Led Zeppelin, Jerry Garcia, and Pink Floyd. The Allman Brothers and Lynyrd Skynyrd. A strolling George Harrison across the cover of The Beatles’ Abbey Road. All these men, these bands, may be iconic to classic rock, but they have another thing in common: They were fans of and wore the classic Western shirt. It wasn’t just rock; folk, blues, and many other genres’ luminaries, over the course of a decade from the mid-’60s to the mid-’70s, were photographed wearing the classic American style. “If you go down all the genres of music,” Nick Wetta, founder ofand maker of the best damn Western shirts in the world, tells The Manual, “you’ll find guys wearing Western shirts.”
Wetta, 31, is not a cowboy. Far from it — he’s a self-described nerd who grew up in Arizona with no natural athleticism, but a passion for drum fills. His heroes were musicians, not horsemen, and to match their look, he’d pick through the racks of thrift-store pearl-snap shirts trying to find the perfect silhouette. “The fits were all over the place, and a lot for them were old and falling apart,” he says. “But when I would find one that fit right, it was a grand slam.” Economy was only one reason for his secondhand sources; another was that those old shirts in photos were neither made nor marketed anymore; instead, the modern iteration, with its blousey fit and boring plaids, was geared toward Midwestern farmers. “And that is awesome,” he says. “[But] it felt like there weren’t any Western brands for guys like me.”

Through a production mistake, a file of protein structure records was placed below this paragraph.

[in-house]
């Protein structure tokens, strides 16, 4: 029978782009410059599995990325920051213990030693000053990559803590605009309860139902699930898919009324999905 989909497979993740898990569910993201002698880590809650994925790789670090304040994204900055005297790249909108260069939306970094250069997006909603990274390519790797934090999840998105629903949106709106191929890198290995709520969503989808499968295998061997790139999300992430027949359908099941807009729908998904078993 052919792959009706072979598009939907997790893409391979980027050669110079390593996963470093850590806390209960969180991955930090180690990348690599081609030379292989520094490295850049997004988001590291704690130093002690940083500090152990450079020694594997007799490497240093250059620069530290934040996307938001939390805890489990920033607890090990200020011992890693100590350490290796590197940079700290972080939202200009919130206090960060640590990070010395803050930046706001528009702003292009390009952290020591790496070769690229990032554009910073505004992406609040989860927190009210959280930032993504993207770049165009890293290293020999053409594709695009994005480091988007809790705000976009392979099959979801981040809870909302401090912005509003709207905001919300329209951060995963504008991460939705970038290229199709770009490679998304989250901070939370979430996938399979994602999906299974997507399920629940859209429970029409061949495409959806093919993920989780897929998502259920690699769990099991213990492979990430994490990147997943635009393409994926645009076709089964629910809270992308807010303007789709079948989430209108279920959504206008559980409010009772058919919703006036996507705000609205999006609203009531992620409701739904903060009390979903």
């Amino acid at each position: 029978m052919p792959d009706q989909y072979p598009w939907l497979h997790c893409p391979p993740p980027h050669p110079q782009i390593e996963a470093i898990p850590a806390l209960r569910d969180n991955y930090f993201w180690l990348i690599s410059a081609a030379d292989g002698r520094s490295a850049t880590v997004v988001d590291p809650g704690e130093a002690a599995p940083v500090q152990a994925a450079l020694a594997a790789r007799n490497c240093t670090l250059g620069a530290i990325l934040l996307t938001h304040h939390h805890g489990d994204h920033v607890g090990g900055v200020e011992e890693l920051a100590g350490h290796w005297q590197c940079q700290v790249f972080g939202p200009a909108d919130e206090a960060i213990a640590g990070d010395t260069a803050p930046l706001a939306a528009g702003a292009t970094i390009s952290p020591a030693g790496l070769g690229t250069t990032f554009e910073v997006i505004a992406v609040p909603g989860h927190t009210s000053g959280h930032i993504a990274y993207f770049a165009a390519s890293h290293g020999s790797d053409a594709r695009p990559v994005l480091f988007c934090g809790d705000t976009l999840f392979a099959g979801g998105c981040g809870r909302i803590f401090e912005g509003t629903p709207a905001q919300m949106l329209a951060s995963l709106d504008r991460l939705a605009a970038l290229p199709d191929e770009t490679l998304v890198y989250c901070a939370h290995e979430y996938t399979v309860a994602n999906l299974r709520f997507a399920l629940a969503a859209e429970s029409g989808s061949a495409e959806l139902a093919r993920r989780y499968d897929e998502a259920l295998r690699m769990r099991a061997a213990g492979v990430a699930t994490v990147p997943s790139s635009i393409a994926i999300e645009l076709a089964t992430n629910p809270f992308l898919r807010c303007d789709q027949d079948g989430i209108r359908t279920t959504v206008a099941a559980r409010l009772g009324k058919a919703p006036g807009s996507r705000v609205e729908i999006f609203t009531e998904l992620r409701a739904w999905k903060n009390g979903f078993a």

And so Wetta, a guy with zero sewing experience, decided to start his own.